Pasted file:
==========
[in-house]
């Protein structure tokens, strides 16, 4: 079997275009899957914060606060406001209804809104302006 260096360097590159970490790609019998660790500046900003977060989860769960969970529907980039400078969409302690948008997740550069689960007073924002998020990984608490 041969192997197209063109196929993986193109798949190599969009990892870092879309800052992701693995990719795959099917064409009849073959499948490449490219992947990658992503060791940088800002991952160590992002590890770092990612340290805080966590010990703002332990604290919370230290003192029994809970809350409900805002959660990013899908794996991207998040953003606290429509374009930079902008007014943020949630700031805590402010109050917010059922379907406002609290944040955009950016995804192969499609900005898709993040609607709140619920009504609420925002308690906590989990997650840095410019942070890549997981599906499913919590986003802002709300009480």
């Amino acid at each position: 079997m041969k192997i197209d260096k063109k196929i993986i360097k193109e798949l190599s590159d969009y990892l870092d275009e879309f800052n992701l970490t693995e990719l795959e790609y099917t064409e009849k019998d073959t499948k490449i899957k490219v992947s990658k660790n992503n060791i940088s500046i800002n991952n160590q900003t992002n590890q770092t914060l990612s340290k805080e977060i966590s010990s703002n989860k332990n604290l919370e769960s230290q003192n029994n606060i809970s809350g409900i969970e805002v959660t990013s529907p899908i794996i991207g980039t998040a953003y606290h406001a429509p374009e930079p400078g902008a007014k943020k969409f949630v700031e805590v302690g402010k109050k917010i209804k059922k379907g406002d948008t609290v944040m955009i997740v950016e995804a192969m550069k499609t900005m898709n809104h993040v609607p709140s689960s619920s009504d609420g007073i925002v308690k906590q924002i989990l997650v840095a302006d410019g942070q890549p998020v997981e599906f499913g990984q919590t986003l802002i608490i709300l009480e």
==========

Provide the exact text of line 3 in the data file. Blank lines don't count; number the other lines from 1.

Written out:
């Amino acid at each position: 079997m041969k192997i197209d260096k063109k196929i993986i360097k193109e798949l190599s590159d969009y990892l870092d275009e879309f800052n992701l970490t693995e990719l795959e790609y099917t064409e009849k019998d073959t499948k490449i899957k490219v992947s990658k660790n992503n060791i940088s500046i800002n991952n160590q900003t992002n590890q770092t914060l990612s340290k805080e977060i966590s010990s703002n989860k332990n604290l919370e769960s230290q003192n029994n606060i809970s809350g409900i969970e805002v959660t990013s529907p899908i794996i991207g980039t998040a953003y606290h406001a429509p374009e930079p400078g902008a007014k943020k969409f949630v700031e805590v302690g402010k109050k917010i209804k059922k379907g406002d948008t609290v944040m955009i997740v950016e995804a192969m550069k499609t900005m898709n809104h993040v609607p709140s689960s619920s009504d609420g007073i925002v308690k906590q924002i989990l997650v840095a302006d410019g942070q890549p998020v997981e599906f499913g990984q919590t986003l802002i608490i709300l009480e």